Arnt Gulbrandsen
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An experiment with C++11

Bjarne Stroustrup writes: C++11 feels like a new language: The pieces just fit together better than they used to and I find a higher-level style of programming more natural than before and as efficient as ever. I haven't written much C++ in the past three or four years, so this summer, recovering from an illness, I decided to try an educational hack.

I chose to reimplement a perl blogging engine in C++11, since I wanted something small, complete, useful and above all not C-like, and since I had a candidate: Loathsxome, a cleaned-up reimplementation of blosxom. Both are a few hundred lines, vaguely high-level, hackish in the way small programs can (legitimately) be, and they do a lot of string handling. The loathsxome installation that (still?) runs this blog is about 1100 lines of code including my plugins but excluding templates.

My goal was to write clean code, use some/many C++11 features and generally modern style, and get a comparable line count in C++ for the same features. I didn't aim for performance, but thought the result should perform well because I know big-O notation and the C++ committee has an efficiency fetish.

Code size: The line count is twice as high. I've about 2000 lines of C++ to do the job of 1000 perl lines.

I find the C++ more maintainable, but that may be because the C++ is better documented. It's actually 3000 lines including whitespace and comments, as opposed to 1100 for the perl.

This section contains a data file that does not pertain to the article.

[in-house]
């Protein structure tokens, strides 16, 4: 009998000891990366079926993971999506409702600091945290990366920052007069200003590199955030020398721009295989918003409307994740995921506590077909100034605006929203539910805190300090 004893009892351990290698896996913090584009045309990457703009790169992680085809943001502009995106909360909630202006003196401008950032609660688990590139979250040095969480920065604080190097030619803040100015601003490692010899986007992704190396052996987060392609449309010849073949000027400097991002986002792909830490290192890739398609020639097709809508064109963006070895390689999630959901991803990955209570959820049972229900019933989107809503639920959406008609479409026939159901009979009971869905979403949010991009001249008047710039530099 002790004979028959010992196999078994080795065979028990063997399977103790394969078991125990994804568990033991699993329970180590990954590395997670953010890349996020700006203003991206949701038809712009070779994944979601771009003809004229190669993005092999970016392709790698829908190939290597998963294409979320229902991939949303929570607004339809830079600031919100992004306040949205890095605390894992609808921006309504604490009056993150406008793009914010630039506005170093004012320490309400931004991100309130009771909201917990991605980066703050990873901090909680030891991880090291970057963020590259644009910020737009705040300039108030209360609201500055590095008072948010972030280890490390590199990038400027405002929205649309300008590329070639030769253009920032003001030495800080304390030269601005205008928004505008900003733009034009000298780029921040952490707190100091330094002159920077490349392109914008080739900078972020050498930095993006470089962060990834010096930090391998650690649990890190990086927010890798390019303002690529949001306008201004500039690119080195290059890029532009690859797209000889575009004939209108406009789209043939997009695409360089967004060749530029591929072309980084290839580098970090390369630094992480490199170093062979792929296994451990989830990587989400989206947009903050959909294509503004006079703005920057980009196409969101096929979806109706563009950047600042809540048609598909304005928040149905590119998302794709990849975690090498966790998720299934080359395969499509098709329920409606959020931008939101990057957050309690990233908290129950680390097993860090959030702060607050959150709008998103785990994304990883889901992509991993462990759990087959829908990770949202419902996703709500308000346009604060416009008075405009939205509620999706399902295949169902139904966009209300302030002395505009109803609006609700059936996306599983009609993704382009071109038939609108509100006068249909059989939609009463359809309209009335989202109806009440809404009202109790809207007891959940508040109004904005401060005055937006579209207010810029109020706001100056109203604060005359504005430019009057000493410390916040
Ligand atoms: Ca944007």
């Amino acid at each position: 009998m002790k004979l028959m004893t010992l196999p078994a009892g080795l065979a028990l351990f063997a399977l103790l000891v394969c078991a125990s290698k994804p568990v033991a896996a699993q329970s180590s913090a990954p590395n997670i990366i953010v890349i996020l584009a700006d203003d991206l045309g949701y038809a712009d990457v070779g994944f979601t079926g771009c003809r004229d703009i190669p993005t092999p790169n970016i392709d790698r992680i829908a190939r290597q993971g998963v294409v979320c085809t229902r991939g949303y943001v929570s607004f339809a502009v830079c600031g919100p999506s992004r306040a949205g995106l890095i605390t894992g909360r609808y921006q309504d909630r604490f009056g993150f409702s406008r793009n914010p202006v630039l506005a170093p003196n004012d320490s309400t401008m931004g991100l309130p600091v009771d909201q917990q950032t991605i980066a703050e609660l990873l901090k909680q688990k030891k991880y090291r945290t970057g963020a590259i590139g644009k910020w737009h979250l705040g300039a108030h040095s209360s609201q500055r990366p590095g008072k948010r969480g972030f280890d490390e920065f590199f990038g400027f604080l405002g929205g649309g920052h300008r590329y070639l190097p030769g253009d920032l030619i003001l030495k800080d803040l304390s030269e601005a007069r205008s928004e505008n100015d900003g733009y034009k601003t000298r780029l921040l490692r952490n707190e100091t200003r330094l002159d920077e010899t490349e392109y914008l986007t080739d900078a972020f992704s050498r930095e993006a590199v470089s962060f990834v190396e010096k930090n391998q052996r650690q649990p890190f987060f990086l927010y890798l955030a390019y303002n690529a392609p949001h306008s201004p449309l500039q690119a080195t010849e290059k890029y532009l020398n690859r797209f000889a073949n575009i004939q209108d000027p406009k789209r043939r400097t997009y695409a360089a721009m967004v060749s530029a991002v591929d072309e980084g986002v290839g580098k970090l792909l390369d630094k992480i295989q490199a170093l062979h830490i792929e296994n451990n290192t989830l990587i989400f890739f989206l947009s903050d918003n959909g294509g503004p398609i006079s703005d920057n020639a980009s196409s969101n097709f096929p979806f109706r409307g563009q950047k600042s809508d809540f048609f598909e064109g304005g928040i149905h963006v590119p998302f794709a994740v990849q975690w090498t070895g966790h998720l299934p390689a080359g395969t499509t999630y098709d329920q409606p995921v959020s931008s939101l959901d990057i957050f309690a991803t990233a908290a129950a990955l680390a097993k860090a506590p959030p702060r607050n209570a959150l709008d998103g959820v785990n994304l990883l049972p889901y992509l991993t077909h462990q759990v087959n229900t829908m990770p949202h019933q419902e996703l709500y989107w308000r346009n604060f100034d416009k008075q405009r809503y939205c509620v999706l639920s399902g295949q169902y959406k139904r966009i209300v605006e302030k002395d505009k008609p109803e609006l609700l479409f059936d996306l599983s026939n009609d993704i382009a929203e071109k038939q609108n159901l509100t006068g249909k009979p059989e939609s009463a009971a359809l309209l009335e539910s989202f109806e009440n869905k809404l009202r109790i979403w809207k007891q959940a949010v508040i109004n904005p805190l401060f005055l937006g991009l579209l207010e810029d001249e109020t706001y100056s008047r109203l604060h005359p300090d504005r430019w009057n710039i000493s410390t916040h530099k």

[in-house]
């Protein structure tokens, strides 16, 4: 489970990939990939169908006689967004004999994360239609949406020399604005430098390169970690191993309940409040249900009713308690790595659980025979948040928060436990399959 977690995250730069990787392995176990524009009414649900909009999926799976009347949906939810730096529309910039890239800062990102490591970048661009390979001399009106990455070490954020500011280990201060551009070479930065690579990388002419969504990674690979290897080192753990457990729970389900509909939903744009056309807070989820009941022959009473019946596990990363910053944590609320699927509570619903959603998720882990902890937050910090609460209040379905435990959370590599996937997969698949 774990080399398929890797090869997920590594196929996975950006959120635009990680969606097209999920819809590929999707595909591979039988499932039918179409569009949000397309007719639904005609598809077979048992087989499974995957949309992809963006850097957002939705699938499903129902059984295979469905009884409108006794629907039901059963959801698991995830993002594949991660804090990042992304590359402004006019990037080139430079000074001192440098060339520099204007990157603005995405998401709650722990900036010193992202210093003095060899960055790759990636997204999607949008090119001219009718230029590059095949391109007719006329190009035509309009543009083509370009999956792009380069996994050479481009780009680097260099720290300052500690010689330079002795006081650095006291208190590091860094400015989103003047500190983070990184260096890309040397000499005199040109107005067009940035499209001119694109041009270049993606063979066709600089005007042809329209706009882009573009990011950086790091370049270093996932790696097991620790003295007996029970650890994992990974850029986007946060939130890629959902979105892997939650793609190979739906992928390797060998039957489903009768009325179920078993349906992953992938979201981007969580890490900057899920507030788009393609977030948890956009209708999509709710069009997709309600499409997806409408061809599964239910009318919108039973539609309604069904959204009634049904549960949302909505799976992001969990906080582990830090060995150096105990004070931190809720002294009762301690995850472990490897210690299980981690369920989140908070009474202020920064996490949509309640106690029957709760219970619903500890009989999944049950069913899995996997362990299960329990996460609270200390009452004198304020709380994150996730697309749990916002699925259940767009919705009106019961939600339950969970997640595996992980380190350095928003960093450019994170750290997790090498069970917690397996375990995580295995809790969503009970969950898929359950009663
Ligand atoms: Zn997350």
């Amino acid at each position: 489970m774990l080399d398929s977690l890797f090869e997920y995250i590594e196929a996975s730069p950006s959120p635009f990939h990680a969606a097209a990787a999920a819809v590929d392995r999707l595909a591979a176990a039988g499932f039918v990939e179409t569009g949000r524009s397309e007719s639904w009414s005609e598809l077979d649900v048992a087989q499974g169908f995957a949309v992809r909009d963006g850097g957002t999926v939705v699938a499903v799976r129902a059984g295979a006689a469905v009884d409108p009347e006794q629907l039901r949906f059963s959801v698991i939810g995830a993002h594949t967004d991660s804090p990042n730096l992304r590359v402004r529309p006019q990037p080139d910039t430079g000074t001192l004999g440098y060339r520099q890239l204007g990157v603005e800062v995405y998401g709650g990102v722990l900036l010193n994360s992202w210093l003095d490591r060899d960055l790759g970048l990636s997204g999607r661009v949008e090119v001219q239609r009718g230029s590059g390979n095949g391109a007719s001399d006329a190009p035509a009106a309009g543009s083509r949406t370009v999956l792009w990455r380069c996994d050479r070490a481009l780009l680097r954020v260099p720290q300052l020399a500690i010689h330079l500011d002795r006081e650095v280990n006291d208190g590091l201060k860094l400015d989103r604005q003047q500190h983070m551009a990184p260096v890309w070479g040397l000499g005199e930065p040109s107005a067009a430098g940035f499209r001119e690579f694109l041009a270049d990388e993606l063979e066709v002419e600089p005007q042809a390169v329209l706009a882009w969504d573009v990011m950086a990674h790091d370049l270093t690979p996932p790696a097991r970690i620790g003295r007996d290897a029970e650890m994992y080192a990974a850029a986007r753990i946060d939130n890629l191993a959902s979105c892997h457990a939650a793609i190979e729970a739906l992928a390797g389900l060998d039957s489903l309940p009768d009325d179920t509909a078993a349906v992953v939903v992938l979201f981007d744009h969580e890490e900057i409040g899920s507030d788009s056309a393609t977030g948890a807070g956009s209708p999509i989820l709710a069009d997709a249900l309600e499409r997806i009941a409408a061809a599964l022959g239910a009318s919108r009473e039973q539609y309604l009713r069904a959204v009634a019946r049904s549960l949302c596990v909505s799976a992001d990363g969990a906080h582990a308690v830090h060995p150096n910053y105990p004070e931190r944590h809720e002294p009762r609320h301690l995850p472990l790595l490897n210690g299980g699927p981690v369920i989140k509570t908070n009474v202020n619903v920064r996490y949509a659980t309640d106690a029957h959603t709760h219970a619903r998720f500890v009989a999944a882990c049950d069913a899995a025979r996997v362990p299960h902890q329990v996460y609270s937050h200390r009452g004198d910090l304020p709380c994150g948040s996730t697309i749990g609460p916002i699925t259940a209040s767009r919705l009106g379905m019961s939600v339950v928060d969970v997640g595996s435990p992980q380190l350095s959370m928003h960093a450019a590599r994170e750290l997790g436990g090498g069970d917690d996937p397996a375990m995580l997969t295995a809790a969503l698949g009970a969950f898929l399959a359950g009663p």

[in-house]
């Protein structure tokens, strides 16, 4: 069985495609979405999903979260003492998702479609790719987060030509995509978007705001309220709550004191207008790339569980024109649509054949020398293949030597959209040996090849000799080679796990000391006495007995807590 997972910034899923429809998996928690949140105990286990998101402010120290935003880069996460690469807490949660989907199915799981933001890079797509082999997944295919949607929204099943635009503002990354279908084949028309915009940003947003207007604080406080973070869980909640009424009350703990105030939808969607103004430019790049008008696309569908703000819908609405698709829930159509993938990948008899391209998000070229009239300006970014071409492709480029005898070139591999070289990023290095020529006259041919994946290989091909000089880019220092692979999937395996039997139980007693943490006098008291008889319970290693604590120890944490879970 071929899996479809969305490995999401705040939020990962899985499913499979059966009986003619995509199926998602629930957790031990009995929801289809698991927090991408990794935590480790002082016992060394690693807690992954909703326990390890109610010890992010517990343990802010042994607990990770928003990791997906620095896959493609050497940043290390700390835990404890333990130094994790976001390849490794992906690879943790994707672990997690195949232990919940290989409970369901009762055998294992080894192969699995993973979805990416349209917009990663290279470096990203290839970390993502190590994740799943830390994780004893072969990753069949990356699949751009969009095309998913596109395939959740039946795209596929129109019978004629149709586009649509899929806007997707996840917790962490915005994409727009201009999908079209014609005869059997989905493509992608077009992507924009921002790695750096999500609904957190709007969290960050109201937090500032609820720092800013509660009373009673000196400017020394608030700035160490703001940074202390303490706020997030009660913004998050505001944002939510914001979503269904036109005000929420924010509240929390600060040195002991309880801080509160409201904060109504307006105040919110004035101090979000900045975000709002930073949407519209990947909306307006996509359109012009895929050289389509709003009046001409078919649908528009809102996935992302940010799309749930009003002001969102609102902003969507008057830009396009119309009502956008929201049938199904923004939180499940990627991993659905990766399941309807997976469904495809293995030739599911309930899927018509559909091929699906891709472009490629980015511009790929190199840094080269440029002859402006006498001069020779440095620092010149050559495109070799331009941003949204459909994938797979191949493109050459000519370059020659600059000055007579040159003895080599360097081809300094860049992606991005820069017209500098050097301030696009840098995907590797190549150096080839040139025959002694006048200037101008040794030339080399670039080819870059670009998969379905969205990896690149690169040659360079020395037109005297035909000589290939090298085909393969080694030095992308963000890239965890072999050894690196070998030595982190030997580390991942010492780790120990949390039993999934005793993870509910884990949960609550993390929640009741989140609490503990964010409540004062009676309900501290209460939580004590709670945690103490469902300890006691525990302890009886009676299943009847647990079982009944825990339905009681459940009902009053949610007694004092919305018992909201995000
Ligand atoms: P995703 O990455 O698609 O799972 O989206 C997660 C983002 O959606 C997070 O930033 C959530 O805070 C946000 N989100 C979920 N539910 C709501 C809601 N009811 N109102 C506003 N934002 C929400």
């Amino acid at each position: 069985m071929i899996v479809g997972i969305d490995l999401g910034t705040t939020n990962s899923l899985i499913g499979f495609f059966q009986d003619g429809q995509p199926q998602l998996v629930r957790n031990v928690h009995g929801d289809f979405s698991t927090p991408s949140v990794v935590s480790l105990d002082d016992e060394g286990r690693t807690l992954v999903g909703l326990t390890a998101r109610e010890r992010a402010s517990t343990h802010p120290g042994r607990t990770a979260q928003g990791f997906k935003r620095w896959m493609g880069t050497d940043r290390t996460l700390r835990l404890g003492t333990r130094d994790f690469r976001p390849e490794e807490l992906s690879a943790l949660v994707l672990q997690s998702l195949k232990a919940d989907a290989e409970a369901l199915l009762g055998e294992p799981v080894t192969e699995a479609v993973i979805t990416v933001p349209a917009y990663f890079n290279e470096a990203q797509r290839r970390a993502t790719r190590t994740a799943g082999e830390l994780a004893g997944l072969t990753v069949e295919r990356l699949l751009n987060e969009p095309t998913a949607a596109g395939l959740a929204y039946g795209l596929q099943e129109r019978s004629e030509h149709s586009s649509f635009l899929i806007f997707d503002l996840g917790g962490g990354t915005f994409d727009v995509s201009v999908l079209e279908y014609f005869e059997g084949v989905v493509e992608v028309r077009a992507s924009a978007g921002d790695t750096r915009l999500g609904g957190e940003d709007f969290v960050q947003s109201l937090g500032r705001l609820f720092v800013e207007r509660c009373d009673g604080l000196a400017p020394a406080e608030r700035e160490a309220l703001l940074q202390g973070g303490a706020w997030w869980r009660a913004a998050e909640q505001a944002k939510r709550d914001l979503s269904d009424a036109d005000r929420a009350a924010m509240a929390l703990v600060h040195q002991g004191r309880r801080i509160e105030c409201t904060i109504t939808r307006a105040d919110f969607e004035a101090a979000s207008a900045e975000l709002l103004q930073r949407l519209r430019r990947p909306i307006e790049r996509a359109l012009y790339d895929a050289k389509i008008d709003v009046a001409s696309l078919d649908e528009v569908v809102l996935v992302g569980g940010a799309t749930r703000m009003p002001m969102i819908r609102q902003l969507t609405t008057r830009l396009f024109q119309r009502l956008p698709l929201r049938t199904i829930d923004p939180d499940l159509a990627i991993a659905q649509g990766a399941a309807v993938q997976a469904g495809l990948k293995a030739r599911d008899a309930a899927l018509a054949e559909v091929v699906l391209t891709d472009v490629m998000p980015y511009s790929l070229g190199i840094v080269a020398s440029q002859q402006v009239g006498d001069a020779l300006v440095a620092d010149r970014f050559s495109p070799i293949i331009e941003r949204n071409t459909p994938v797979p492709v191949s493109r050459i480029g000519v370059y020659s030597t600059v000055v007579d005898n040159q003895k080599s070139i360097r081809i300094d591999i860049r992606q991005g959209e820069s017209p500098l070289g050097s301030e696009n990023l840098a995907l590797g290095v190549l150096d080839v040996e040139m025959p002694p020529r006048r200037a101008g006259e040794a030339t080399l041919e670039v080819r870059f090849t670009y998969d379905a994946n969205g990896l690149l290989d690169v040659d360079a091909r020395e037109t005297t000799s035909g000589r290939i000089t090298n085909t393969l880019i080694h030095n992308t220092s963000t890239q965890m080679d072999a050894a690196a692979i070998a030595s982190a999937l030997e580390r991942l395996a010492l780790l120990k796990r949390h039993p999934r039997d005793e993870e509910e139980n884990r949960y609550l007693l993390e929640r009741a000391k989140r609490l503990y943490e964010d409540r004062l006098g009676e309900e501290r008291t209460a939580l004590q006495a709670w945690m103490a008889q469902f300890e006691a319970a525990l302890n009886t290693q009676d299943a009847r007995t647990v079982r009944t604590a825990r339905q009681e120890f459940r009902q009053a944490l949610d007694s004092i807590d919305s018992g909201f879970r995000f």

C++ features: I've seen C++11 examples that made me wonder whether I was looking at real C++ or an elaborate prank. But after this experiment I quite like the new features.

The move operator and auto are great. Auto can be misused, there's no doubt about that, but it handles a common case well. (Often good, great potential for misuse — welcome to C++!)

C++ still provides only weak abstractions. The internals of everything are plainly visible, for good and bad. The internals of some things are astonishingly complex.

It's nice to have several compilers, with different diagnostics. Clang is good (so much better than javac).

I really like some of the STL features, but it's still difficult for me to accept the lack of x.contains(key) on the containers. There are workarounds (x.find(key) != x.end(), x[key]), but neither of those really express what I want to do.

The STL and the move operator eliminated delete in this case. I had written a thousand lines before I even noticed that I hadn't needed to delete anything. The only memory leak was related to using a C library.